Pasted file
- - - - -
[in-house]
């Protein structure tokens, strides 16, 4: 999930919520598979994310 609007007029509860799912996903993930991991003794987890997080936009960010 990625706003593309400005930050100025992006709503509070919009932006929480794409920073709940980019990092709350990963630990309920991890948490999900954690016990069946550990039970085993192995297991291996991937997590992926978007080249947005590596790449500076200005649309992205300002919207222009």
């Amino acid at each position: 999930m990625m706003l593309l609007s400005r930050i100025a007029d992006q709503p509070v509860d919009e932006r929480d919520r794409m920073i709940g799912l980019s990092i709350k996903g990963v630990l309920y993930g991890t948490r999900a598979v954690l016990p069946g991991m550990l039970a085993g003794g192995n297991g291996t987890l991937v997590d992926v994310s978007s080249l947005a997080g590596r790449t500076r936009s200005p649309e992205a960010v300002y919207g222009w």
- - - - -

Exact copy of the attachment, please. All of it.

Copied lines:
[in-house]
């Protein structure tokens, strides 16, 4: 999930919520598979994310 609007007029509860799912996903993930991991003794987890997080936009960010 990625706003593309400005930050100025992006709503509070919009932006929480794409920073709940980019990092709350990963630990309920991890948490999900954690016990069946550990039970085993192995297991291996991937997590992926978007080249947005590596790449500076200005649309992205300002919207222009």
């Amino acid at each position: 999930m990625m706003l593309l609007s400005r930050i100025a007029d992006q709503p509070v509860d919009e932006r929480d919520r794409m920073i709940g799912l980019s990092i709350k996903g990963v630990l309920y993930g991890t948490r999900a598979v954690l016990p069946g991991m550990l039970a085993g003794g192995n297991g291996t987890l991937v997590d992926v994310s978007s080249l947005a997080g590596r790449t500076r936009s200005p649309e992205a960010v300002y919207g222009w």